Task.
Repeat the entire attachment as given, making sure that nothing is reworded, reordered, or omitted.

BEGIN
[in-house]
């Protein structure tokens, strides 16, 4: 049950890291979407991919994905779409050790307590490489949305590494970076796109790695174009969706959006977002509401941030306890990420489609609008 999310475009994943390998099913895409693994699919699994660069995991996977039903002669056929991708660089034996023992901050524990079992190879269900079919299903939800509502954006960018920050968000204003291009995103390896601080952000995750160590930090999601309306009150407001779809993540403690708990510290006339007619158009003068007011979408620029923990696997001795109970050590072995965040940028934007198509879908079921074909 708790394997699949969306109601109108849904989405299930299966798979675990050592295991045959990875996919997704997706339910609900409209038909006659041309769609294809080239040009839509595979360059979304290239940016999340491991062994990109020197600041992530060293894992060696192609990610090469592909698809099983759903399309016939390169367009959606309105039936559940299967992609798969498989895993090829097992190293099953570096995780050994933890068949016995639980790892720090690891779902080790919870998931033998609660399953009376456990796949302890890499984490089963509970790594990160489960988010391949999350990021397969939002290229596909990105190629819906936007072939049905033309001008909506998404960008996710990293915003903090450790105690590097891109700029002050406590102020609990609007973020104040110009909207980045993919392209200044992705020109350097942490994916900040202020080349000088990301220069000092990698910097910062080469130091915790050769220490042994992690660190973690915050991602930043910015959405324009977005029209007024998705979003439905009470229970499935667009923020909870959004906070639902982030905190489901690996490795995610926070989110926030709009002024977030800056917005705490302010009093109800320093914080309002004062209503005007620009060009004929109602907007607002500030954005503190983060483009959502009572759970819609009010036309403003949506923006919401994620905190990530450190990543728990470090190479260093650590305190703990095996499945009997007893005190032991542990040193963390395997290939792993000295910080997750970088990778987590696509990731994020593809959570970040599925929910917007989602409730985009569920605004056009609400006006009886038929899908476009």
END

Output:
[in-house]
């Protein structure tokens, strides 16, 4: 049950890291979407991919994905779409050790307590490489949305590494970076796109790695174009969706959006977002509401941030306890990420489609609008 999310475009994943390998099913895409693994699919699994660069995991996977039903002669056929991708660089034996023992901050524990079992190879269900079919299903939800509502954006960018920050968000204003291009995103390896601080952000995750160590930090999601309306009150407001779809993540403690708990510290006339007619158009003068007011979408620029923990696997001795109970050590072995965040940028934007198509879908079921074909 708790394997699949969306109601109108849904989405299930299966798979675990050592295991045959990875996919997704997706339910609900409209038909006659041309769609294809080239040009839509595979360059979304290239940016999340491991062994990109020197600041992530060293894992060696192609990610090469592909698809099983759903399309016939390169367009959606309105039936559940299967992609798969498989895993090829097992190293099953570096995780050994933890068949016995639980790892720090690891779902080790919870998931033998609660399953009376456990796949302890890499984490089963509970790594990160489960988010391949999350990021397969939002290229596909990105190629819906936007072939049905033309001008909506998404960008996710990293915003903090450790105690590097891109700029002050406590102020609990609007973020104040110009909207980045993919392209200044992705020109350097942490994916900040202020080349000088990301220069000092990698910097910062080469130091915790050769220490042994992690660190973690915050991602930043910015959405324009977005029209007024998705979003439905009470229970499935667009923020909870959004906070639902982030905190489901690996490795995610926070989110926030709009002024977030800056917005705490302010009093109800320093914080309002004062209503005007620009060009004929109602907007607002500030954005503190983060483009959502009572759970819609009010036309403003949506923006919401994620905190990530450190990543728990470090190479260093650590305190703990095996499945009997007893005190032991542990040193963390395997290939792993000295910080997750970088990778987590696509990731994020593809959570970040599925929910917007989602409730985009569920605004056009609400006006009886038929899908476009």